One of the most recognizable firearms in the world, the P-08 Parabellum, known more commonly as the “Luger,” was the standard issue sidearm of the German army from 1908 to 1938, and spawned the 9mm Luger cartridge which continues to be the best selling handgun cartridge in the United States. Although officially replaced by the Walther P-38 in 1938, the Luger was still used frequently by Nazi officers during World War II, hence its association with the Nazi Party. Highly prized by firearms collectors, the Luger is a very expensive pistol, often selling for well over $1,000. Characters who would use this pistol would most likely be wealthy.
The preferred pistol of James Bond, Peggy Carter and Sterling Archer, the Walther PPK is a classic, stylish, concealable, sexy handgun. First produced in 1931, the PPK was originally chambered in the .32 Auto(7.65mm Browning) cartridge, but was later re-chambered for the .380 Auto(9mm Short)when the gun was first produced in the United States. To this day, it remains a popular choice for U.S. civilians as a concealed carry handgun. This is a good gun for a character who needs a concealable, yet elegant firearm.
On the borderline adorable end of the scale, we have the diminutive “Baby Browning.” Chambered in .25 Auto(6.35mm Browning), this gun will fit anywhere on your person. While it doesn’t have much in terms of “stopping power,” being able to produce this pistol from a handbag/pocket/vest pocket/shirt pocket/garter belt makes it a very appealing firearm for those who don’t want to commit to carrying a full-sized handgun in a holster. Similar-sized pistols are produced today, but not with the same level of quality and longevity as the original, all-steel .25 pistols.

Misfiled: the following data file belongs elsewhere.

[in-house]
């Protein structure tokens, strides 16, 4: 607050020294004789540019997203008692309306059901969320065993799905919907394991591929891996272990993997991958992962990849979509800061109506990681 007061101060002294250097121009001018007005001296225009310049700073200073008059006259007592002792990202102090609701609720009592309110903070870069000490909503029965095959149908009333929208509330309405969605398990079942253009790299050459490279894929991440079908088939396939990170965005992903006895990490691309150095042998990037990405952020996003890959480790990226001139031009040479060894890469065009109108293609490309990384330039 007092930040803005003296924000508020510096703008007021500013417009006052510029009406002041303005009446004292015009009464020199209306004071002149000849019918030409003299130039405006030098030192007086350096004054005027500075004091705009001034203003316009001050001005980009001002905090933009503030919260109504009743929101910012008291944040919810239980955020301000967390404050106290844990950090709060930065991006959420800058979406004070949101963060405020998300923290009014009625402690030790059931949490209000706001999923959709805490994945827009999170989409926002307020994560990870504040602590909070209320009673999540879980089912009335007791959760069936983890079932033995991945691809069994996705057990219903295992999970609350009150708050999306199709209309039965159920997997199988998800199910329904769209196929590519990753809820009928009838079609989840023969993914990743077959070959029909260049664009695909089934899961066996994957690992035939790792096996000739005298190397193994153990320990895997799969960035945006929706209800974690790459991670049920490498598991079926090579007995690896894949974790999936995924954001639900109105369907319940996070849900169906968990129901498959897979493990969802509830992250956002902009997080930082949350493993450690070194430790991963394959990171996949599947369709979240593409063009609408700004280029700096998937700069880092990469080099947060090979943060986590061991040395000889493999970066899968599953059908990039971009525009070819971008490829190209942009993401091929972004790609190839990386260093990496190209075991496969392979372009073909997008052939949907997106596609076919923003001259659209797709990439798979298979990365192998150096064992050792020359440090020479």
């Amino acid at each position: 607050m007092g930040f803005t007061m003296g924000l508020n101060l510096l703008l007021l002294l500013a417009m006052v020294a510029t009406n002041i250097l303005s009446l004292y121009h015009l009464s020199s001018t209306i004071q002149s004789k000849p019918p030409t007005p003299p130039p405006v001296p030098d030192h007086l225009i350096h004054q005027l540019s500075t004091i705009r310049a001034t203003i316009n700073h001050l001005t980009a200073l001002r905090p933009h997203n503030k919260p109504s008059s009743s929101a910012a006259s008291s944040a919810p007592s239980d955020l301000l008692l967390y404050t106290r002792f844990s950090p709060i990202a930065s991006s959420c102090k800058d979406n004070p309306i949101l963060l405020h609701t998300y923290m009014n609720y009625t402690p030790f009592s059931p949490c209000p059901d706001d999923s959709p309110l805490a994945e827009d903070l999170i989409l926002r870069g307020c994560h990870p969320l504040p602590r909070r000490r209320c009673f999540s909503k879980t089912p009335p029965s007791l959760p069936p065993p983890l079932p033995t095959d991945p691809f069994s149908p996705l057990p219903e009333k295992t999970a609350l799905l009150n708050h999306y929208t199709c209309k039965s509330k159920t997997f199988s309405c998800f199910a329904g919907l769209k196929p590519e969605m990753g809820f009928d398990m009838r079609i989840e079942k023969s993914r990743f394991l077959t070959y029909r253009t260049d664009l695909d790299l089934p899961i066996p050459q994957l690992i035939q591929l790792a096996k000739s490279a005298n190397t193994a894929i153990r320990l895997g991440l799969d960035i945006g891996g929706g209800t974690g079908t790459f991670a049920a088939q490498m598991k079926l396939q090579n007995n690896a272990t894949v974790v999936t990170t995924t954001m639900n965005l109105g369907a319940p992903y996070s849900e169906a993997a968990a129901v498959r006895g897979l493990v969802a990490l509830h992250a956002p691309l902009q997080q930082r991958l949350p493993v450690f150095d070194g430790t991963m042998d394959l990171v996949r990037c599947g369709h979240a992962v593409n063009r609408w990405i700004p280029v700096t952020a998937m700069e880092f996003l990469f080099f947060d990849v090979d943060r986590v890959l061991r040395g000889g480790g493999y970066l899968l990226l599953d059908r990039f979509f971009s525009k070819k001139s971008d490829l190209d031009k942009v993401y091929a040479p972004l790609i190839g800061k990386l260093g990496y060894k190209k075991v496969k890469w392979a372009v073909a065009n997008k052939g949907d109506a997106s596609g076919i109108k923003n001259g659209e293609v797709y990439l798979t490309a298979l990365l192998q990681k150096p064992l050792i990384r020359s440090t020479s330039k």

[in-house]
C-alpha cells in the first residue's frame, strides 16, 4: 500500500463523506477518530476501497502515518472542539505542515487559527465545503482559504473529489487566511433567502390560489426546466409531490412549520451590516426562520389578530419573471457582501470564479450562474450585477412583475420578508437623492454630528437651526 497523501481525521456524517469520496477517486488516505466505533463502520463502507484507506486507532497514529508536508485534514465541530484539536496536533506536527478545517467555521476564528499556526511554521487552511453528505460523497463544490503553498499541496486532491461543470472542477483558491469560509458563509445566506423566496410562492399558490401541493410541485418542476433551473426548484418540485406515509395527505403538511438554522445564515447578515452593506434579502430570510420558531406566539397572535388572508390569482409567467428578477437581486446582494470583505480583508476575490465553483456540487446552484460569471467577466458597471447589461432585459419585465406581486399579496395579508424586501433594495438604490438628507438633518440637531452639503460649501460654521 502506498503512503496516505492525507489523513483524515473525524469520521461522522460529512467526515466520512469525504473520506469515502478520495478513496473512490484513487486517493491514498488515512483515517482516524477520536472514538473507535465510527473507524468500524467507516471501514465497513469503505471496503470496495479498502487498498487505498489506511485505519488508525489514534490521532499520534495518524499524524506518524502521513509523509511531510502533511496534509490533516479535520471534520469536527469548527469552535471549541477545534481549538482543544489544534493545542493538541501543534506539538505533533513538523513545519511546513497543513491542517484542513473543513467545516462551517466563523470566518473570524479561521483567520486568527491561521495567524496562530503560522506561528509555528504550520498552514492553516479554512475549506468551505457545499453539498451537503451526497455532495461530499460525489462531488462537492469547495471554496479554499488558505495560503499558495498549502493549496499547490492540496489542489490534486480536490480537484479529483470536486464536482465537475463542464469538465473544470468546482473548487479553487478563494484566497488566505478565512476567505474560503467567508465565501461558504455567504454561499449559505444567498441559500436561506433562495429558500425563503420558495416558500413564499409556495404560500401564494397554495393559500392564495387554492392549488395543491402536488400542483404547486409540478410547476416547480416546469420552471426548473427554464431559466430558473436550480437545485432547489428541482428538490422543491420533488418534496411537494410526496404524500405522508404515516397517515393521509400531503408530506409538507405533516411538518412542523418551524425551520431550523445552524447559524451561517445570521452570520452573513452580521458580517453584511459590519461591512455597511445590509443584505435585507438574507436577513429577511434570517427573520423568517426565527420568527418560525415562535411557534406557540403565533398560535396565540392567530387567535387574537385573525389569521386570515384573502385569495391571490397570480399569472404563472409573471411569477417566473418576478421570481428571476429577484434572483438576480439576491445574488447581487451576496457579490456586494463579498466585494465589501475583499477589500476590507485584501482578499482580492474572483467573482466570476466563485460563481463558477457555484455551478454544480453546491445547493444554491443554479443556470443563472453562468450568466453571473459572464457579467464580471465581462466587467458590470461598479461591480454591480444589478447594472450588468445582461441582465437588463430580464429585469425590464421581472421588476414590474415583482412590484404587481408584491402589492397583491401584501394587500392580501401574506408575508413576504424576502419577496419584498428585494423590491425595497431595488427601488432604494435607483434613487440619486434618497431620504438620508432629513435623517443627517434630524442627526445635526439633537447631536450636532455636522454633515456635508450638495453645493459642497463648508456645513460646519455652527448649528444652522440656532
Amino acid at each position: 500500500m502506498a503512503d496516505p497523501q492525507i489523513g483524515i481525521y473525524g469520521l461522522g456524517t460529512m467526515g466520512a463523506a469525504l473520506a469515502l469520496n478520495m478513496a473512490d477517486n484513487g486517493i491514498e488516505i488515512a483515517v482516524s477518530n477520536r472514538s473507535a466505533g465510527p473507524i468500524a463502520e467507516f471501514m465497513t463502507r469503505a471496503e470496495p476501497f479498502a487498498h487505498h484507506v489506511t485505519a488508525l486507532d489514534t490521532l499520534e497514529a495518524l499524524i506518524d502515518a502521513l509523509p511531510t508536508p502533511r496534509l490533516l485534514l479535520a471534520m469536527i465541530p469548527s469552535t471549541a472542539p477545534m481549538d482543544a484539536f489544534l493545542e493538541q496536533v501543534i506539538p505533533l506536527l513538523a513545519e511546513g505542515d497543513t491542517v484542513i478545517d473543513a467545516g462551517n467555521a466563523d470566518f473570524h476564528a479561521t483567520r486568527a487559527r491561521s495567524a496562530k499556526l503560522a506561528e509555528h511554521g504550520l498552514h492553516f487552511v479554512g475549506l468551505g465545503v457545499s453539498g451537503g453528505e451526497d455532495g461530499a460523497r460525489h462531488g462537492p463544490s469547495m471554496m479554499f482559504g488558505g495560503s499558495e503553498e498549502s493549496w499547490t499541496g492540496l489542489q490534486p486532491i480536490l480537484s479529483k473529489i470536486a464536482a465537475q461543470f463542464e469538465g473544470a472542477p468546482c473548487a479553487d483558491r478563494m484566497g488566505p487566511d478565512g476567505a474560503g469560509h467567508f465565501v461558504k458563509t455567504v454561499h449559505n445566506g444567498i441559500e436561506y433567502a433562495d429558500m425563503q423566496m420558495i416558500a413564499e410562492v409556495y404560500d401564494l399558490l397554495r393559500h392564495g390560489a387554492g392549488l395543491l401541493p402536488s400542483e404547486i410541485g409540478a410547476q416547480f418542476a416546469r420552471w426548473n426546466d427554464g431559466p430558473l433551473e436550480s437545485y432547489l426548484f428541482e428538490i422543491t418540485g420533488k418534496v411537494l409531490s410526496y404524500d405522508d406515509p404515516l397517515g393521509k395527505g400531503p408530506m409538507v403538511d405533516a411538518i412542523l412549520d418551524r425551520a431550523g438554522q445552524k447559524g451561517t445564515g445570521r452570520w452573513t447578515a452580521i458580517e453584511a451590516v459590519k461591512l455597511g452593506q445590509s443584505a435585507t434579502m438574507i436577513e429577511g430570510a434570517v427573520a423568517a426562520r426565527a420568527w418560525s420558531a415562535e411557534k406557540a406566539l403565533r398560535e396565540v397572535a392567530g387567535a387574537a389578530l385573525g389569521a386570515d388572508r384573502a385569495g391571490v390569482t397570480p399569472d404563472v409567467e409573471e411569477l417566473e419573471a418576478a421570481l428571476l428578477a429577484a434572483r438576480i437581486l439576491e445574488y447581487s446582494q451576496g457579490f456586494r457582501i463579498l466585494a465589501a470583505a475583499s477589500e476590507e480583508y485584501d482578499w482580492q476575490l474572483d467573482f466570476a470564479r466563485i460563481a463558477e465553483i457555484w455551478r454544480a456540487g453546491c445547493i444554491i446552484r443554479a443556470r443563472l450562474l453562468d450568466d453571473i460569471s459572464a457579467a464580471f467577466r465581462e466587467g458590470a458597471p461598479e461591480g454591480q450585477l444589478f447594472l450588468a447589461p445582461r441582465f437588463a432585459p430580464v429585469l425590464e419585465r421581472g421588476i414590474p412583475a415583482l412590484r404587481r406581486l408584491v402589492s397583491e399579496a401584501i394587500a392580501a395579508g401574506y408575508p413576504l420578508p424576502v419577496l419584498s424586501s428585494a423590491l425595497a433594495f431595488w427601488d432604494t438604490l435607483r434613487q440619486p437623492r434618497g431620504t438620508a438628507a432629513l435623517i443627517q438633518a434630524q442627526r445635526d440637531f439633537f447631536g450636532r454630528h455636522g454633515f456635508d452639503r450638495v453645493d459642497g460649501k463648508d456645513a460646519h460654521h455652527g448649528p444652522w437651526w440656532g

(Colt Detective Special [.38 Special caliber])
Ah, revolvers. Where would firearms history be without you? Not only are they the oldest surviving type of multi-shot handgun, but they are still alive and well and come in many shapes, sizes, and calibers. Small revolvers, like this Colt Detective Special, were often carried by(you guessed it)detectives, private investigators, and even your average concealed carry permit holder.
(Smith & Wesson Model 10 [.38 Special])
The Glock of its day, the Model 10 was seen in the holsters of thousands upon thousands of police officers and military personnel.
(Smith & Wesson Model 29[.44 Magnum])
“…you’ve gotta ask yourself a question: ‘Do I feel lucky?’ Well do ya, punk?!” Yes, this was the gun carried by San Francisco’s most (in)famous fictional cop, “Dirty Harry” Callahan. Believe it or not, Smith & Wesson hardly sold any .44 Magnums at all until “Dirty Harry” hit the screens in 1971. After that, the prices on them skyrocketed, and S&W could hardly keep up with production.
(Smith & Wesson .500 Magnum)
This gun is all about dick-waving, pure and simple. An enormous, expensive gun firing a gigantic, almost uncontrollable .500 Magnum cartridge, the only people who use this gun for serious purposes are people who practice handgun hunting. Anyone else who owns one most likely has a phallus smaller than the “i” in this font.
(IWI Desert Eagle[.50 AE])
Created in 1873, the Colt Single Action Army(AKA the “Peacemaker”)was the gun that forever embodied the Old West. Owned by lawman and outlaw alike, the Colt SAA was, and still is, offered in a variety of finishes, barrel lengths, calibers and grip frames. The most common caliber you will find is the .45 Long Colt cartridge, hence the proliferation of the colloquial term for the gun, “Colt .45.”
Of course, in the Old West, once you got past 10 yards, things started to get a little harder to hit. Which is why lever-action rifles are just as prominent in Western folklore. Rifles like the Winchester 1873 and Model 94(pictured above)are some of the more common.